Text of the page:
And with all of this comes a feeling that Rockaway is too often forgotten. But not by Weiner. He has often acknowledged that the Rockaway vote was what put him in Congress in the first place. His past efforts on its behalf were what earned him an invitation to be the primary speaker at Wednesday’s gathering.
“I'll talk to you after,” he told the media mob waiting outside when he arrived.
Weiner then strode into the Hall of the Knights of Columbus of the Monsignor William F. Burke Rockaway Council #2672, named after the founder of the parish band. Weiner stood with his hands on his hips until he was introduced.
“Anthony Weiner is the mayoral candidate for mayor,” said John Cori of the Friends of Rockaway.
Weiner stepped up giving no sign he would rather be doing anything else.
“Could I ask all my friends in the media not to get in between me and the citizens,” Weiner said.
He had begun with the most standard ploy by shamed politicians, making the press the bad guy. The crowd of course responded favorably.
“A lot has transpired since I saw you last,” Weiner said. “But it’s great to be back.”
He managed to sound humble and chastened as he said, “I know I'm an imperfect messenger.”
He spoke as if he lived in Rockaway as he suggested that Hurricane Sandy was something that the leaders should have anticipated. The implication was that when it hit it was only what he himself had expected.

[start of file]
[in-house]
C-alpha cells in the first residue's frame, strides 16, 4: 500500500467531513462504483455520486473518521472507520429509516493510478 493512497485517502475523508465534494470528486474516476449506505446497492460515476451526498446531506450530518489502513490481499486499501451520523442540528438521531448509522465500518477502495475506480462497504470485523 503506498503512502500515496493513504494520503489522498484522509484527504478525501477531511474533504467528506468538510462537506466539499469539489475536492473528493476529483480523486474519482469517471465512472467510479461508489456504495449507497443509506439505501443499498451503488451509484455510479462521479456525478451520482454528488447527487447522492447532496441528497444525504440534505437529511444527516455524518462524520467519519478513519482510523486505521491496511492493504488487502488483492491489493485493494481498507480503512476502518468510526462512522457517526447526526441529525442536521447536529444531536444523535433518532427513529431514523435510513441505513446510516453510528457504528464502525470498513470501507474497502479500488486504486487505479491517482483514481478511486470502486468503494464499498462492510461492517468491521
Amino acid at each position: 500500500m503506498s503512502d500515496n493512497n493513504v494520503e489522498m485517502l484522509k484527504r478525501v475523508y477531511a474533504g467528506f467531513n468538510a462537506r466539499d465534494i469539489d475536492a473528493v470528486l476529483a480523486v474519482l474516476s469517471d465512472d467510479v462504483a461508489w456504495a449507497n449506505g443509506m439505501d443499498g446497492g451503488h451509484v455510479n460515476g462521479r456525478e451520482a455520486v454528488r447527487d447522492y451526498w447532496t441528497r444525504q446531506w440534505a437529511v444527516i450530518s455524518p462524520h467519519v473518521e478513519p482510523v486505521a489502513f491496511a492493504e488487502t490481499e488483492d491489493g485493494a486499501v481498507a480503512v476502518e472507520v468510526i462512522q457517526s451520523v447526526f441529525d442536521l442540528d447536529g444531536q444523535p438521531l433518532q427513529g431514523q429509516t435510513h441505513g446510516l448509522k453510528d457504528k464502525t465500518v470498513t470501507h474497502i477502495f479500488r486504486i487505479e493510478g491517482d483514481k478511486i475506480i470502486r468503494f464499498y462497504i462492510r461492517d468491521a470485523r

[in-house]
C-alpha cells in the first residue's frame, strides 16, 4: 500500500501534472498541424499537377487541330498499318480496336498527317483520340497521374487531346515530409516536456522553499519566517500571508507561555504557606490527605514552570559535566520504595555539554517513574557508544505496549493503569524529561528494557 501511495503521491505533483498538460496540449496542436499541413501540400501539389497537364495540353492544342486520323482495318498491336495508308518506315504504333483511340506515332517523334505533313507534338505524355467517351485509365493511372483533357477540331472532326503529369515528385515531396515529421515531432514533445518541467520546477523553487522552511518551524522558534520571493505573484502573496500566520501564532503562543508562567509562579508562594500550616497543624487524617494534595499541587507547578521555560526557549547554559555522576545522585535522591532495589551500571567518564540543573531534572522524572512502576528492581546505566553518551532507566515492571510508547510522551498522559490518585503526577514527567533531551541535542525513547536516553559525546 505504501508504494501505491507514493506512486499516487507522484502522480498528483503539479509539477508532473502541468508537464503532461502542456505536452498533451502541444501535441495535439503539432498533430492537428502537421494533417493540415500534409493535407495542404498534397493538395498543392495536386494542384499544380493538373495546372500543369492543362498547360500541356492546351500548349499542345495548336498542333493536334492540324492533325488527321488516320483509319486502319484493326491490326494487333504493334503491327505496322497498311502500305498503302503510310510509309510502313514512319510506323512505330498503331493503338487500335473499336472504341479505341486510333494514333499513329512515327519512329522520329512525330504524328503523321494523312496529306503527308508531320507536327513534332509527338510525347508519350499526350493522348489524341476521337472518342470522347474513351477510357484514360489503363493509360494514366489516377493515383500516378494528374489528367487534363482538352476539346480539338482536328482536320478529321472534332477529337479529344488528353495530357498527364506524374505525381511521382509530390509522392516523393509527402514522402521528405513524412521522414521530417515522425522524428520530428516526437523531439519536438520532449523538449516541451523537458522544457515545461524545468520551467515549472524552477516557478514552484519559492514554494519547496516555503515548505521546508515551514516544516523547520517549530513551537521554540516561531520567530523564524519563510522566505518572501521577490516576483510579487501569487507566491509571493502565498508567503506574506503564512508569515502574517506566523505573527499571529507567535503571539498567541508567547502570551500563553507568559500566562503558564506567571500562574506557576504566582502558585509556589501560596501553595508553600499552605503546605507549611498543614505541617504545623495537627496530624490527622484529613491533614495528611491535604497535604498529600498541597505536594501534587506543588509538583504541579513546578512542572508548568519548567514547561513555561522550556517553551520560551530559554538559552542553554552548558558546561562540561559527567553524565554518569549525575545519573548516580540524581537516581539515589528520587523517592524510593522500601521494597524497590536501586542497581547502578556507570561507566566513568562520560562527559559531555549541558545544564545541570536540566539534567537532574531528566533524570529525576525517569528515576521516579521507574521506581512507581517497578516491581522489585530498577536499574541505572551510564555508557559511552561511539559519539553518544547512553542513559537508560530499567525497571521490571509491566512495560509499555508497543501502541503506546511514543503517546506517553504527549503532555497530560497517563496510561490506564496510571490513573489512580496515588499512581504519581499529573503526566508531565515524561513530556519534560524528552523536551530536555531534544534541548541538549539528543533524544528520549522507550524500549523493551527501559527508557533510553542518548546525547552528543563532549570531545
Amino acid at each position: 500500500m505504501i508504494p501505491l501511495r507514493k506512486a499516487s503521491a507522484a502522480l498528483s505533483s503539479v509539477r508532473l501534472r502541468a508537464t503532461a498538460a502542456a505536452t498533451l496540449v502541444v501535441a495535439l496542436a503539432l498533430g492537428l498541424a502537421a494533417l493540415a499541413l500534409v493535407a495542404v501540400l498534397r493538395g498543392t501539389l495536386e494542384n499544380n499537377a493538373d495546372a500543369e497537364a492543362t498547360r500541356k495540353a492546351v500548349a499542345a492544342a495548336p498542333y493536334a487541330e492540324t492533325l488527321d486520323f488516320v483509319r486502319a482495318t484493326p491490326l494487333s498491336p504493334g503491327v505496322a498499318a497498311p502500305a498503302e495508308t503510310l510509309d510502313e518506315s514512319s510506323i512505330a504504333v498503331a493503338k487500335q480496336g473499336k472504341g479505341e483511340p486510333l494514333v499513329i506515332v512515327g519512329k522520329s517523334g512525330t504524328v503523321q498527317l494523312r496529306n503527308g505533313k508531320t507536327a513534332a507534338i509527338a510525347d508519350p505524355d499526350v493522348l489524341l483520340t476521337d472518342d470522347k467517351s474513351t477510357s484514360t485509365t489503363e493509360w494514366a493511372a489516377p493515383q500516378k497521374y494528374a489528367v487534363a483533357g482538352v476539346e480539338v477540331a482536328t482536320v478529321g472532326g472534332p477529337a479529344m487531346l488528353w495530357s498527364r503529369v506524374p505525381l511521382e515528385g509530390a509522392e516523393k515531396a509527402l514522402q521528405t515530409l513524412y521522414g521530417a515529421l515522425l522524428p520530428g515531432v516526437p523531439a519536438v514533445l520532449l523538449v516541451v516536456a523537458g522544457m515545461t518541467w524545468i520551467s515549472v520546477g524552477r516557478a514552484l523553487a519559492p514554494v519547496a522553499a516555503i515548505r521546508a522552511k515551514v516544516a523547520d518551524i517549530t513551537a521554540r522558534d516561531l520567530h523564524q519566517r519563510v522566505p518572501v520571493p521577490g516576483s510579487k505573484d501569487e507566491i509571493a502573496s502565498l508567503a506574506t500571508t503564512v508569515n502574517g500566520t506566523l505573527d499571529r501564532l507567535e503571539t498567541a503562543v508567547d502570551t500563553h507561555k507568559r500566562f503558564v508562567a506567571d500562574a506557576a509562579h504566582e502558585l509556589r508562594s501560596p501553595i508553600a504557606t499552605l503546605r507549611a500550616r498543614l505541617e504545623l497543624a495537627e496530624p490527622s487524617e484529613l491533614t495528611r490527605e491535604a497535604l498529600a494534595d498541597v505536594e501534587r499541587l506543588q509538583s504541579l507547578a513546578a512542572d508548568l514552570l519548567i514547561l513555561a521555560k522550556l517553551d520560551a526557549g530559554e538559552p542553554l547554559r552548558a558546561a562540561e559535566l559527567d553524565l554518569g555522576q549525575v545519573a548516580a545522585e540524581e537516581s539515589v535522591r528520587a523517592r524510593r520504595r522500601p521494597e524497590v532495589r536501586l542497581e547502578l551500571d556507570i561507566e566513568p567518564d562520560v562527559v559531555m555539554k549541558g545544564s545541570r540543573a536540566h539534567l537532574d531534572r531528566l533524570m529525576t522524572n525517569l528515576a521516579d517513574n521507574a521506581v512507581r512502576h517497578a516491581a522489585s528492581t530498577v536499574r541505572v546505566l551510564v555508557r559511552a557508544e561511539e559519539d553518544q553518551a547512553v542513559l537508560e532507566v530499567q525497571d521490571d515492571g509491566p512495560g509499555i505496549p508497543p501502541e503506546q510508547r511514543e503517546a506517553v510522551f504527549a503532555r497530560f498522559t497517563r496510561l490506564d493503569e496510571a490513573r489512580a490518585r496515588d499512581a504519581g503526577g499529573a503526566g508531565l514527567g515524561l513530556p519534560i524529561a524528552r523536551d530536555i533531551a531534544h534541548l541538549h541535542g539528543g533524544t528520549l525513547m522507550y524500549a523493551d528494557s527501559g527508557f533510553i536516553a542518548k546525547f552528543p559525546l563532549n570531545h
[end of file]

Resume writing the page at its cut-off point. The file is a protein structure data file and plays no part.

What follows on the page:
“We were due for a 100-year storm,” he said. “The clock was ticking.”
He criticized the city for being obsessed with building “hipster-looking concessions” rather than concentrating on restoring the community. He proposed keeping the ferry that had been instituted after the subway connection was knocked out.
“It took an act of God to get a ferry here,” he said. “Now we have to make sure it stays here.”
He went on, saying that "all we’ve ever said as a community is help us with a little bit of subsidy.” He proposed using some unspent funds to subsidize flood insurance. He further suggested lowering the premiums by expanding the risk pool in the way of car insurance, not likely a popular idea among high ground folks, but well received here.
“We cannot say we can’t rebuild, we have no choice,” he said again sounding like he lived up the block rather than in a multimillion dollar pad on Park Avenue South in Manhattan.
Cori noted to the crowd that when he was in Congress, Weiner had once arranged for 150,000 tons of sand to replenish the beach at Rockaway.
“I actually carried each bag of sand myself,” Weiner joked. “I don’t know if you’re aware of that.”